The Crown Minerals (Permitting and Crown Land) Bill as introduced proposes amendments to the Crown Minerals Act 1991, the Conservation Act 1987, the Continental Shelf Act 1964, the Reserves Act 1977, and the Wildlife Act 1953, which would provide for
- •the efficient allocation of rights to prospect, explore for, and mine Crown-owned minerals
- •the management and regulation of the exercise of those rights
- •a fair financial return to the Crown for its minerals.
The amendments we propose to the bill have the aims of encouraging the development of Crown-owned minerals so that they contribute more to New Zealand’s economic development; streamlining and simplifying the permitting regime where appropriate, making it better able to deal with future developments; and improving the co-ordination of regulatory agencies to contribute to stringent health and safety and environmental standards in exploration and production.
During the second reading of the Bill, Green MP Catherine Delahunty explained how unacceptable features are somewhat buried within less innocuous parts of the Bill.
It is also the Government’s response to the 30,000 people who marched down Queen Street and the more than 30,000, the 39,000, who made submissions against the mining of schedule 4. So the Government lost the media war. It was seen to have to back down on the issue, but, like any strategist, it had another plan. That plan was amendments to the Crown Minerals Act, and here we see them.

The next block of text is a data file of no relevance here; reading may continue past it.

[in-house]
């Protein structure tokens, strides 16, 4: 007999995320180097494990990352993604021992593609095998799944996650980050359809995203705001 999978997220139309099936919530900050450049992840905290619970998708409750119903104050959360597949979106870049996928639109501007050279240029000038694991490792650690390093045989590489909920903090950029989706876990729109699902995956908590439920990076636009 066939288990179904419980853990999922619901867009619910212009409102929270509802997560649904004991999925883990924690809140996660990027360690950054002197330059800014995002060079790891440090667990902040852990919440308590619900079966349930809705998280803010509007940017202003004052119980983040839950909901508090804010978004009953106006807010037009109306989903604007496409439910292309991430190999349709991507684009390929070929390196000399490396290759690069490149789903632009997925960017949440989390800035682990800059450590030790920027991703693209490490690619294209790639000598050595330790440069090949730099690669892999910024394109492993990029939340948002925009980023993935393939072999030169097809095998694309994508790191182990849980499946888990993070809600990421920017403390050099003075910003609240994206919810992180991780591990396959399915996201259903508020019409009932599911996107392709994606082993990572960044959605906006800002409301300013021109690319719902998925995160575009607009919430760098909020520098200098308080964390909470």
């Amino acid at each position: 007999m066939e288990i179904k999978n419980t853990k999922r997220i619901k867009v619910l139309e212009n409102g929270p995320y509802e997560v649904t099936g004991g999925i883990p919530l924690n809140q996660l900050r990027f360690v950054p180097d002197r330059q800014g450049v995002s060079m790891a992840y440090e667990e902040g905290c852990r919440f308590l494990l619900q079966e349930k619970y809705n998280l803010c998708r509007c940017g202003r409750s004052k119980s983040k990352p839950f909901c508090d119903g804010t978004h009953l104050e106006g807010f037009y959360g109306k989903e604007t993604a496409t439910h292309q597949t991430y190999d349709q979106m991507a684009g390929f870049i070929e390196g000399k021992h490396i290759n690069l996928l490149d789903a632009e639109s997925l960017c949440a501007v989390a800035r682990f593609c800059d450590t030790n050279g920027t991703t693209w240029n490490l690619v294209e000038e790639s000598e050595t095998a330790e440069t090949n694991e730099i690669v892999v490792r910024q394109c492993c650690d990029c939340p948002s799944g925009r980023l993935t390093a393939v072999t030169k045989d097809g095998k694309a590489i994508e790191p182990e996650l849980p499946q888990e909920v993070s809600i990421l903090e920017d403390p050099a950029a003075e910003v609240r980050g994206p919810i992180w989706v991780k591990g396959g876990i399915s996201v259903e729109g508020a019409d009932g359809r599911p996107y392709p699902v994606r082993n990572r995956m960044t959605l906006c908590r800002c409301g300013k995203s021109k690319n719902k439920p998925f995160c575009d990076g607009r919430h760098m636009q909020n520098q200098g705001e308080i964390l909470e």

Many clauses are cause for concern, including those relating to the Treaty of Waitangi.
I move on now to some of the other aspects of the bill, including the issue of the purpose. The purpose of the bill is to facilitate and attract miners. It has abandoned all pretence of regulation and balance in favour of promotion and facilitation of one industry at the expense of others. The purpose lacks balance and leadership, and although a lot of the bill seems to be full of minor innocuous detail, you have got to look at the embedded drivers. You have got to look at what the bill is set up to achieve. What it is set up to achieve is to convince the public. Although it is appearing to protect schedule 4, in fact it changes how the levers of power are delivered through a range of mechanisms. The stated focus is for a more efficient allocation and a fair return to the Crown, but, overall, it is a fast tracking of the minerals and petroleum development within a weak context of the other values and rights that New Zealanders feel so strongly about. New Zealanders have expressed passionate opposition to petroleum and mining development on vulnerable land, and this is being ignored. It is being ignored and was ignored at the select committee.
The people of NZ showed they are opposed to mining of conservation land. They need to take notice and protest again. We need to attend to the debates on the third reading, likely to happen today, and let as many people as possible know what is going on.
[Update] The Bill has been moved down to #6 on the Final Order Paper for the House today.